Are there promising possibilities for treating peanut allergy?Study finds skin patches for toddlers to be effective


Experimental skin patches have shown promise in treating young children with severe allergies to peanuts, training their bodies to cope with accidental bites.

Peanut allergy is one of the most common and dangerous food allergies. Parents of toddlers with allergies are always on guard for exposures that birthday parties and playdates can lead to emergency room visits.

There is no cure. The only treatment is for children over the age of 4 who can take a special peanut powder to protect themselves from severe reactions.

Dubbed Viaskin, the patch aims to deliver that kind of treatment through the skin instead. A large-scale trial of children ages 1 to 3 found that children who could not tolerate even a small portion of peanuts could eventually safely eat a few. reported Wednesday.

If the additional tests are successful, “it will fill a huge unmet need,” said study leader Dr. Matthew Greenhort, an allergist at Children’s Hospital of Colorado.

About 2% of children in the United States are allergic to peanuts, and even very small amounts can cause severe, life-threatening reactions in some. Their immune system overreacts to foods containing peanuts, triggering an inflammatory cascade that causes hives, wheezing, or worse. Some young people can overcome allergies, but most must avoid peanuts for life and carry emergency medicine to prevent serious reactions if accidentally ingested.

In 2020, the Food and Drug Administration approved the first treatment to induce tolerance to peanuts. It’s an “oral immunotherapy,” called Parforzia, that children ages 4 to 17 take daily to maintain their protection. Aimmune Therapeutics’ Palforzia is also being tested in young children.

France’s DBV Technologies is pursuing skin-based immunotherapy as an alternative to desensitizing the body to allergens.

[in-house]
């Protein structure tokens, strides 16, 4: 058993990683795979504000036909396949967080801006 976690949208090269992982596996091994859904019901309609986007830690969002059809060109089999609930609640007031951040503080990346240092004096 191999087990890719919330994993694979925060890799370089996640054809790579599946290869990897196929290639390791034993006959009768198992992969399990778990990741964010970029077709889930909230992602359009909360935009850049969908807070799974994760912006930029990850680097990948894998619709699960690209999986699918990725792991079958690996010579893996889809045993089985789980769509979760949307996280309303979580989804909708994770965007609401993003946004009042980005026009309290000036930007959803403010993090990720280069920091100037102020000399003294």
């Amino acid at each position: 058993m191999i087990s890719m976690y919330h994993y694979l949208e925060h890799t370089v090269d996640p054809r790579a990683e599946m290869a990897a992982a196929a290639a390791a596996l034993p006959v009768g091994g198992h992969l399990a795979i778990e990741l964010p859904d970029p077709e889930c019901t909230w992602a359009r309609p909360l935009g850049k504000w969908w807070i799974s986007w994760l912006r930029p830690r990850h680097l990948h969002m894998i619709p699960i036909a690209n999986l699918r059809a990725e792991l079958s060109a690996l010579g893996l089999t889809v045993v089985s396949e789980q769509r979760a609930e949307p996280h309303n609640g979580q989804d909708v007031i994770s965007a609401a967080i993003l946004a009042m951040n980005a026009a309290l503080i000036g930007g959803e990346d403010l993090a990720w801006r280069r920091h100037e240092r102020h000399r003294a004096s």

Viaskin patches are coated with a small amount of peanut protein that is absorbed into the skin. The patch is worn daily between the shoulder blades and cannot be removed by infants.

The new study first tested 362 infants with peanut allergies to see how much peanut protein they could tolerate. They were then randomly assigned to use the Viaskin patch or a similar dummy patch daily.

When tested again after a year of treatment, about two-thirds of the infants who used the real patch were able to safely consume more peanuts (the equivalent of three to four), the researchers concluded. rice field.

This corresponds to approximately one-third of young people with dummy patches. Greenhort said those likely included children who were overcoming allergies.

Regarding safety, four people who received Viaskin experienced an allergic reaction called anaphylaxis, which was thought to be related to the patch. Three were treated with epinephrine to calm their reactions and one dropped out of the study.

Some young people accidentally ate foods containing peanuts during the study, and the researchers said bias skin users had less frequent allergic reactions than those wearing dummy patches. The most common side effect was skin irritation at the patch site.

The results of this study were published in the New England Journal of Medicine.

Dr. Archis Togias of the National Institutes of Health, who was not involved in the study, said the results are “very good news for young children and their families as the next step toward a future with more treatments for food allergies.” wrote. Accompanying editorial.

Togias cautioned that it is premature to compare oral and skin treatments, but pointed to data suggesting that each may have different strengths and weaknesses, with oral treatments being more potent. It’s possible, but it increases the chances of it causing more side effects, he said.

DBV Technologies has struggled for several years to bring a peanut patch to market. The company announced last month that the FDA is seeking additional safety data in young children and that it is already following long-term treatment in another study. Studies are also underway in children aged 4 to 7 years.

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The Associated Press’ Health Sciences Division is supported by the Howard Hughes Medical Institute’s Division of Science Education. AP is solely responsible for all content.



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